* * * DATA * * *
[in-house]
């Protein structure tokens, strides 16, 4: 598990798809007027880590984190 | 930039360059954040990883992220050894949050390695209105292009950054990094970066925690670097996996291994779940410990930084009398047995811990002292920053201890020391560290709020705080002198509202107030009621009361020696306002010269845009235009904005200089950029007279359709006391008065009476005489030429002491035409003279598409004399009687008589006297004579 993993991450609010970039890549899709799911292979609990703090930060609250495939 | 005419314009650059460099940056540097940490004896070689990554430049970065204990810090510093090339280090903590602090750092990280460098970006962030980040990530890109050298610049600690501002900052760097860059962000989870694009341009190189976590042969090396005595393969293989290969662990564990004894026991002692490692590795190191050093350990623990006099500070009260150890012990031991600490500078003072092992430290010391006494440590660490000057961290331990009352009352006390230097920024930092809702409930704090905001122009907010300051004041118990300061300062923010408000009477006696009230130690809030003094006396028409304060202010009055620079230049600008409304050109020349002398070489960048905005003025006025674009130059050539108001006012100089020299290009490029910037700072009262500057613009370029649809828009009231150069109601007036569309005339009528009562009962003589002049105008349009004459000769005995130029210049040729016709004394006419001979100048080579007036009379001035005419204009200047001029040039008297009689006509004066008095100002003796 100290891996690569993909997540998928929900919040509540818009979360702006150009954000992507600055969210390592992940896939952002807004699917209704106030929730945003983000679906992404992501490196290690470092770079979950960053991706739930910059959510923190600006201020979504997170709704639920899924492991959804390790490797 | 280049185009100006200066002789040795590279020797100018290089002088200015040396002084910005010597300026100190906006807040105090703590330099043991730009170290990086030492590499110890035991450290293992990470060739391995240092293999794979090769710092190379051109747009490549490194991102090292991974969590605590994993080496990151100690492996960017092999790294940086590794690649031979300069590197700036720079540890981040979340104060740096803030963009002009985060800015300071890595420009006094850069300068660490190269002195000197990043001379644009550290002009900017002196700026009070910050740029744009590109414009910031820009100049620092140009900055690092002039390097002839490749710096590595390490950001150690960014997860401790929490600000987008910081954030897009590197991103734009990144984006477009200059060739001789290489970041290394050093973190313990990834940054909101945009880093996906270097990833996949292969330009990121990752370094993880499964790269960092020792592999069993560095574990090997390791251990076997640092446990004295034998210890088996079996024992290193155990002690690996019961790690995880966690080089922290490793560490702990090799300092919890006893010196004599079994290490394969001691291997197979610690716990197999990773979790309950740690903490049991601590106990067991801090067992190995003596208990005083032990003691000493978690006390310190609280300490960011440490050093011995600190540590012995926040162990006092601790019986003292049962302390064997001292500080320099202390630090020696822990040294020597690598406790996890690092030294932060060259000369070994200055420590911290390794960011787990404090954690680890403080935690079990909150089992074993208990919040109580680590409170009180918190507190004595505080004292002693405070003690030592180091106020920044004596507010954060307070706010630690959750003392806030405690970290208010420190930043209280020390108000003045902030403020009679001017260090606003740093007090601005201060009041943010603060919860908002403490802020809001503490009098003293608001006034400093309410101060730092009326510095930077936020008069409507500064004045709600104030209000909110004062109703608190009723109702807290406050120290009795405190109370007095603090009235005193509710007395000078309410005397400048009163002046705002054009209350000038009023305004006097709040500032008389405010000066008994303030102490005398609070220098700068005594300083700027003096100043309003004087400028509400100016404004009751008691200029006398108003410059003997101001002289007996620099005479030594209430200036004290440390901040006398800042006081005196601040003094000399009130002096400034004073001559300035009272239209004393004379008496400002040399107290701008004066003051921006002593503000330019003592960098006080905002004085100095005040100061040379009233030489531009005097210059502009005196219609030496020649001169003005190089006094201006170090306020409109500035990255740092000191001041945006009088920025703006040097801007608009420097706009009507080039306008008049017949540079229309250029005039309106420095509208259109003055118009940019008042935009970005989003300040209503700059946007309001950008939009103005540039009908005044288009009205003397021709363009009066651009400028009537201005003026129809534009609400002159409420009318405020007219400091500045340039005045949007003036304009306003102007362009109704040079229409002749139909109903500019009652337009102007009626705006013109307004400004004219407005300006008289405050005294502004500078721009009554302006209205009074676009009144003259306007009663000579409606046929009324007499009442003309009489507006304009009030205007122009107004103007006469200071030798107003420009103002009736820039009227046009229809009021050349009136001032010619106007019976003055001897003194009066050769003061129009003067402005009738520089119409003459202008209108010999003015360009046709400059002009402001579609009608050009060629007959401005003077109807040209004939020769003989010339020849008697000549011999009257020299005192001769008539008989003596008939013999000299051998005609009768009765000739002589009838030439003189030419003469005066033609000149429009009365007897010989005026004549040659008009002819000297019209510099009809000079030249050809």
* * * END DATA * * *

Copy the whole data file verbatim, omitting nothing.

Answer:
[in-house]
């Protein structure tokens, strides 16, 4: 598990798809007027880590984190 | 930039360059954040990883992220050894949050390695209105292009950054990094970066925690670097996996291994779940410990930084009398047995811990002292920053201890020391560290709020705080002198509202107030009621009361020696306002010269845009235009904005200089950029007279359709006391008065009476005489030429002491035409003279598409004399009687008589006297004579 993993991450609010970039890549899709799911292979609990703090930060609250495939 | 005419314009650059460099940056540097940490004896070689990554430049970065204990810090510093090339280090903590602090750092990280460098970006962030980040990530890109050298610049600690501002900052760097860059962000989870694009341009190189976590042969090396005595393969293989290969662990564990004894026991002692490692590795190191050093350990623990006099500070009260150890012990031991600490500078003072092992430290010391006494440590660490000057961290331990009352009352006390230097920024930092809702409930704090905001122009907010300051004041118990300061300062923010408000009477006696009230130690809030003094006396028409304060202010009055620079230049600008409304050109020349002398070489960048905005003025006025674009130059050539108001006012100089020299290009490029910037700072009262500057613009370029649809828009009231150069109601007036569309005339009528009562009962003589002049105008349009004459000769005995130029210049040729016709004394006419001979100048080579007036009379001035005419204009200047001029040039008297009689006509004066008095100002003796 100290891996690569993909997540998928929900919040509540818009979360702006150009954000992507600055969210390592992940896939952002807004699917209704106030929730945003983000679906992404992501490196290690470092770079979950960053991706739930910059959510923190600006201020979504997170709704639920899924492991959804390790490797 | 280049185009100006200066002789040795590279020797100018290089002088200015040396002084910005010597300026100190906006807040105090703590330099043991730009170290990086030492590499110890035991450290293992990470060739391995240092293999794979090769710092190379051109747009490549490194991102090292991974969590605590994993080496990151100690492996960017092999790294940086590794690649031979300069590197700036720079540890981040979340104060740096803030963009002009985060800015300071890595420009006094850069300068660490190269002195000197990043001379644009550290002009900017002196700026009070910050740029744009590109414009910031820009100049620092140009900055690092002039390097002839490749710096590595390490950001150690960014997860401790929490600000987008910081954030897009590197991103734009990144984006477009200059060739001789290489970041290394050093973190313990990834940054909101945009880093996906270097990833996949292969330009990121990752370094993880499964790269960092020792592999069993560095574990090997390791251990076997640092446990004295034998210890088996079996024992290193155990002690690996019961790690995880966690080089922290490793560490702990090799300092919890006893010196004599079994290490394969001691291997197979610690716990197999990773979790309950740690903490049991601590106990067991801090067992190995003596208990005083032990003691000493978690006390310190609280300490960011440490050093011995600190540590012995926040162990006092601790019986003292049962302390064997001292500080320099202390630090020696822990040294020597690598406790996890690092030294932060060259000369070994200055420590911290390794960011787990404090954690680890403080935690079990909150089992074993208990919040109580680590409170009180918190507190004595505080004292002693405070003690030592180091106020920044004596507010954060307070706010630690959750003392806030405690970290208010420190930043209280020390108000003045902030403020009679001017260090606003740093007090601005201060009041943010603060919860908002403490802020809001503490009098003293608001006034400093309410101060730092009326510095930077936020008069409507500064004045709600104030209000909110004062109703608190009723109702807290406050120290009795405190109370007095603090009235005193509710007395000078309410005397400048009163002046705002054009209350000038009023305004006097709040500032008389405010000066008994303030102490005398609070220098700068005594300083700027003096100043309003004087400028509400100016404004009751008691200029006398108003410059003997101001002289007996620099005479030594209430200036004290440390901040006398800042006081005196601040003094000399009130002096400034004073001559300035009272239209004393004379008496400002040399107290701008004066003051921006002593503000330019003592960098006080905002004085100095005040100061040379009233030489531009005097210059502009005196219609030496020649001169003005190089006094201006170090306020409109500035990255740092000191001041945006009088920025703006040097801007608009420097706009009507080039306008008049017949540079229309250029005039309106420095509208259109003055118009940019008042935009970005989003300040209503700059946007309001950008939009103005540039009908005044288009009205003397021709363009009066651009400028009537201005003026129809534009609400002159409420009318405020007219400091500045340039005045949007003036304009306003102007362009109704040079229409002749139909109903500019009652337009102007009626705006013109307004400004004219407005300006008289405050005294502004500078721009009554302006209205009074676009009144003259306007009663000579409606046929009324007499009442003309009489507006304009009030205007122009107004103007006469200071030798107003420009103002009736820039009227046009229809009021050349009136001032010619106007019976003055001897003194009066050769003061129009003067402005009738520089119409003459202008209108010999003015360009046709400059002009402001579609009608050009060629007959401005003077109807040209004939020769003989010339020849008697000549011999009257020299005192001769008539008989003596008939013999000299051998005609009768009765000739002589009838030439003189030419003469005066033609000149429009009365007897010989005026004549040659008009002819000297019209510099009809000079030249050809």